12

You can put potentially any data into tx_extra and it will be stored on the blockchain with your transaction, only accessible with your keys. This however, will bloat your transaction size and your transaction will be more expensive as you have to pay per kb. For now, beside the elastic blocksize limit (median of last 100 blocks * 2) there is no maximum how ...


5

The basics are already here: encrypted payment IDs are private information encrypted by the sender, which only the recipient can decrypt. If the sender and the recipient are the same party, you can store data that only yourself is able to recover. A similar system could be used to enable "chat like" behavior. Transactions would have to be marked as non-...


5

The use case I had in mind when I wrote this code is to run daemons on different network interfaces, or on different network protocols, using the same database. E.g., if you want to use different bandwidth limits on one interface vs another, or if you want to run a daemon on TOR simultaneously with a daemon on clearnet. Or, you want to run a public node (...


5

On Windows, this can actually be done fairly simply. These options are slightly technical, but not terribly difficult, and only have to be done once. There are a couple quick ways. Option 1 - Make a copy of the shortcut link used for launching the GUI (or monerod). Then right-click the copied shortcut to edit the shortcut's properties; and then add at ...


4

Blocks, txs, outputs, and spent keys are already indexed. What else is there? The complete DB schema is here https://github.com/monero-project/monero/blob/master/src/blockchain_db/lmdb/db_lmdb.cpp#L148


4

You'll have to write some code for this. There is a BlockchainDB::for_all_transactions function which can run a callback through all the transactions in the db. See the blockchain_dump.cpp file for an example. The callback can simply output the hash for all the transactions with a mixin of 10 (mixin being one less than the number of inputs in each vin array ...


4

This question basically pertains to where monero-blockchain-import stores the imported blockchain by default. monero-blockchain-import uses the following default directories to store the imported blockchain: Windows: C:\ProgramData\bitmonero\lmdb Linux and Mac OS X: ~/.bitmonero/lmdb Note that, by default, both C:\ProgramData\bitmonero\lmdb and ~/....


4

Unplug/disconnect internet, monerod --allow-local-ip --add-exclusive-node XXX.XXX.XXX.XXX With the exclusive argument you may not even need to uplug or disconnect from the internet.


3

When a block is received while the node is not syncing through backlog, it is validated on the spot. If the node is doing backlog syncing, the block is placed in a queue, and blocks in the queue will be validated in height order. Since miners are typically always up to date, the former will apply, and blocks will be verified as soon as they are received. "...


3

Understanding the structure of Monero's LMDB and how explore its contents using mdb_stat Firstly, mdb_stat is a tool to get status information about the database environment, not to explore its contents. Quoting the description directly from the mdb_stat manual: The mdb_stat utility displays the status of an LMDB environment. I am assuming querying it ...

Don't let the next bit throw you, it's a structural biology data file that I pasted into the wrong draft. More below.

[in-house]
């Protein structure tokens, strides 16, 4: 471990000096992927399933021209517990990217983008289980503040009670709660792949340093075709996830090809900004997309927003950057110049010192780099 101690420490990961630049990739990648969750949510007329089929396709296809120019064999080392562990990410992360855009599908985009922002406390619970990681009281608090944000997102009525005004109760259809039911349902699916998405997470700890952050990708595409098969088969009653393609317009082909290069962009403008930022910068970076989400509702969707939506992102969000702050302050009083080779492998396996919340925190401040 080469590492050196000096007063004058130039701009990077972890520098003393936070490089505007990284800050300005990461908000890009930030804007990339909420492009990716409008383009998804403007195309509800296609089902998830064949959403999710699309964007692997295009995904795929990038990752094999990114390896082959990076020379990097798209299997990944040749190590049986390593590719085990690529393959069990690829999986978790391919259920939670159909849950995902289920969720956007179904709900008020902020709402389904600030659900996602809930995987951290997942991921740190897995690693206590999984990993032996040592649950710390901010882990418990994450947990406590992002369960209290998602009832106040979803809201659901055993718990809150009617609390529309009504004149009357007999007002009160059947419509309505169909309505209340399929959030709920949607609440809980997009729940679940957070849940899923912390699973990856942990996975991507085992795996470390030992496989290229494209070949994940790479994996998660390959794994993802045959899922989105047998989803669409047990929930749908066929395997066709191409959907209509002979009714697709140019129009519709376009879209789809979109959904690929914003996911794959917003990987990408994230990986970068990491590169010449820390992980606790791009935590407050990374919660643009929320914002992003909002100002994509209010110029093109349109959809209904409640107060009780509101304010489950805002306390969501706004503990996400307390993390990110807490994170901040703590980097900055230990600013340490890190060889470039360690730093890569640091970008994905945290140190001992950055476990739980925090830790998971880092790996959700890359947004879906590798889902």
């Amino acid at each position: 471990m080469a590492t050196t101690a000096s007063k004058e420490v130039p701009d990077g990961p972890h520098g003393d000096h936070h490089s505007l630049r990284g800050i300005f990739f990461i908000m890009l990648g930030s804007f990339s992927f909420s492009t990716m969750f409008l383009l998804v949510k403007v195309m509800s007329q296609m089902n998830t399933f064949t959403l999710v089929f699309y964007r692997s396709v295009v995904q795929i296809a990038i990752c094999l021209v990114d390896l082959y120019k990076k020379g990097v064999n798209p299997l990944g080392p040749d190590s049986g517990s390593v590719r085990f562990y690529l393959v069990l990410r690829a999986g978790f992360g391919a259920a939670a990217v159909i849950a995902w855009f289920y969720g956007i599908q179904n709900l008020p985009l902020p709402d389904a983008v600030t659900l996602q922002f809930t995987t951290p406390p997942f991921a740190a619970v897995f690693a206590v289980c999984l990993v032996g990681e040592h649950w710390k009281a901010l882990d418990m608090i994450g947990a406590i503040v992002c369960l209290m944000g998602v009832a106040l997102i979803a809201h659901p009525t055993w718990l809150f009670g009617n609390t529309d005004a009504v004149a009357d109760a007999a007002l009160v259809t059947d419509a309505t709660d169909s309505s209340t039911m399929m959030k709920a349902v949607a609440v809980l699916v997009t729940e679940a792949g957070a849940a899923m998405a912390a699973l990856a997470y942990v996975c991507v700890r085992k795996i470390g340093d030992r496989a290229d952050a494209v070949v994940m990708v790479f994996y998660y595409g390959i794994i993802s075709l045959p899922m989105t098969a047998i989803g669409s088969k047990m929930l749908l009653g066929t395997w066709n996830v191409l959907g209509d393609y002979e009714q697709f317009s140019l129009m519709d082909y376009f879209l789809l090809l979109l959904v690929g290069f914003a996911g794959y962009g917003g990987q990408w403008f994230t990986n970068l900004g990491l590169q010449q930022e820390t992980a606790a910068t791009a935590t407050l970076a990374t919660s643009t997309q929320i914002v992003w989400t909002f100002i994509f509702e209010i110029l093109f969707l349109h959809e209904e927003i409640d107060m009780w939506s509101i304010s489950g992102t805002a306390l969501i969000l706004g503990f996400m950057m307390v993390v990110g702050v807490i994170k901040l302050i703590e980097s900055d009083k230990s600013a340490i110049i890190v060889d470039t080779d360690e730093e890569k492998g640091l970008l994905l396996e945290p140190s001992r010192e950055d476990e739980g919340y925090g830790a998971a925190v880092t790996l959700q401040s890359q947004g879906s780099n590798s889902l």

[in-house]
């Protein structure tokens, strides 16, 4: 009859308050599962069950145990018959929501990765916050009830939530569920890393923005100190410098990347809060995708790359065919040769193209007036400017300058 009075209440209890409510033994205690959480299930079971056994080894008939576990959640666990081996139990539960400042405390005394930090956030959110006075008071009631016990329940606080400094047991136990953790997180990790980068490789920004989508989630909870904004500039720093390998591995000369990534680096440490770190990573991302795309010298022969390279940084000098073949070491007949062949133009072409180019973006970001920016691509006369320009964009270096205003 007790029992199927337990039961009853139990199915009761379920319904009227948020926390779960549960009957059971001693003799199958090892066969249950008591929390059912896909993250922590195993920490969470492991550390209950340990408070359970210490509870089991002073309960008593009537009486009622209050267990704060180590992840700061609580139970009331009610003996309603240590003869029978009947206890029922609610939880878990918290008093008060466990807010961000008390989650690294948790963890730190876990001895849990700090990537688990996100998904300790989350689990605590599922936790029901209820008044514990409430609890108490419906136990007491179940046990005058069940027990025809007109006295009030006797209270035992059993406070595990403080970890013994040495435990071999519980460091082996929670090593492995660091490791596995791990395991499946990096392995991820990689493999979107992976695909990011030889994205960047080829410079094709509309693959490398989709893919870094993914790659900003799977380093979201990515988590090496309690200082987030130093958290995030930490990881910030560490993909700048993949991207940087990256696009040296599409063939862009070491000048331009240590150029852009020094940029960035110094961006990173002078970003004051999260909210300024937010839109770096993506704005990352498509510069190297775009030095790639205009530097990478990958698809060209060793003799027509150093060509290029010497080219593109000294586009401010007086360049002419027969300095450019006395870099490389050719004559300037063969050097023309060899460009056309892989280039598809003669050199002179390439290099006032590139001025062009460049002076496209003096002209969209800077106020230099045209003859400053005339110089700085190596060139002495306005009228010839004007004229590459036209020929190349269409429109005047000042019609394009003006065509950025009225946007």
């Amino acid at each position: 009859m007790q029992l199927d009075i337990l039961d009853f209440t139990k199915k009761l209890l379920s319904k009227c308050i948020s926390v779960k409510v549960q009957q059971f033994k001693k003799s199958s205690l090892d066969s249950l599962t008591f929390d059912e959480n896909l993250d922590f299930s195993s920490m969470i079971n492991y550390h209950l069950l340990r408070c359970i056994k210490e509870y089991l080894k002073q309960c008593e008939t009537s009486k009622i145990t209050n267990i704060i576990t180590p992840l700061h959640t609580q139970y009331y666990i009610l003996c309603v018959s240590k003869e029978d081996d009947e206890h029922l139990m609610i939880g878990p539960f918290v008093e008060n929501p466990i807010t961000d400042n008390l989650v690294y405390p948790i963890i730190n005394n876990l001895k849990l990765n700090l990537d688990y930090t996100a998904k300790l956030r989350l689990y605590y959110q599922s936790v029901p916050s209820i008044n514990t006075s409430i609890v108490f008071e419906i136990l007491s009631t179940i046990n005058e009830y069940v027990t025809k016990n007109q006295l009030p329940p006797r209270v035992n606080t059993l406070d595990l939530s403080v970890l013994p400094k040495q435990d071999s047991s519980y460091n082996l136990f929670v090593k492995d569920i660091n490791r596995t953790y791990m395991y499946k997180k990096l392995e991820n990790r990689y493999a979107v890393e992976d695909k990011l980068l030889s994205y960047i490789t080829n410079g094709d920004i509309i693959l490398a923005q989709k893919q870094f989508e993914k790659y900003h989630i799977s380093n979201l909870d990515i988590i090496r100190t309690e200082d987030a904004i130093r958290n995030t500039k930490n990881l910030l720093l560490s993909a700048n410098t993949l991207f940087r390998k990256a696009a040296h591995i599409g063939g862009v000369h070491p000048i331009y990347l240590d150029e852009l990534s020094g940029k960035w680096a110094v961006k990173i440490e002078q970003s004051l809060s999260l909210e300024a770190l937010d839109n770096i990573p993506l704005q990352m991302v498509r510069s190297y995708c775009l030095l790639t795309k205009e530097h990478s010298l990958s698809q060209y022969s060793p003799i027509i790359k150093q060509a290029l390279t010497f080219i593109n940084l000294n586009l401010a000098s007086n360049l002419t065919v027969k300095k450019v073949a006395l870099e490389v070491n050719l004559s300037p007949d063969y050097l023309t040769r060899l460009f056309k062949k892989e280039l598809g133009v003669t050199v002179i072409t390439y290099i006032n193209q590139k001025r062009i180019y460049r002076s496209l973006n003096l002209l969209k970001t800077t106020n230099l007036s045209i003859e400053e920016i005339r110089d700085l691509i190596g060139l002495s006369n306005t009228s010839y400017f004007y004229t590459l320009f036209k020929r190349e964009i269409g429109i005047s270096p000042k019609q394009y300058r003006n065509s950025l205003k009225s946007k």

3

Monero targets a new block every 2 minutes, so if we set H as the current block height, N as the current timestamp, T as the past timestamp of the datetime you want to know the block height of, then: H - (N - T) / 120 Gets you very near. Blocks aren't mined exactly every 2 minutes, so there will be fluctuation. To narrow down further, you can then use a ...


3

Both cases are possible. Filler.


2

With 0.11 (and possibly 0.10.3.1, though I'm not 100% certain this was ready then), there is no particular precautions to take in order to share a database between two daemons. Pointing the daemons to the same directory using --data-dir should be safe. I'm not sure this has been tested a lot, however, so if anything like corruption should happen, please ...


2

Firstly, blocks don't get "added to the pool". A wallet instructs a daemon to broadcast a transaction which gets added to the transaction pool. A miner constructs a block template by bunching transactions that are in the transaction pool, then mining that block template. When a miner successfully mines a block, it is broadcast to the network, and if valid, ...


1

No, deleting data.mdb will not delete your wallet. The data.mdb file is the blockchain. Deleting it does not affect your wallet. Your wallet has a name of its own. You'll know what it is because it has at least one sister file that holds its keys. In other words, you'll know what "your_wallet" is because you'll see your_wallet and your_wallet.keys (...


1

One simple way is to call the daemon RPC's method getblock. From this you can get the result.blob (the data to be hashed) and from the result.block_header.hash, the expected hash result.


1

The simplest and most portable approach is provided by dEBYUNE above. The --data-dir can also be defined in the monero node's configuration file so it does not have to be passed as an argument of the monerod CLI. Otherwise, a UNIX only approach is provided below. Step 0 - make sure monerod is not running Step 1 - make sure the owners, groups and ...


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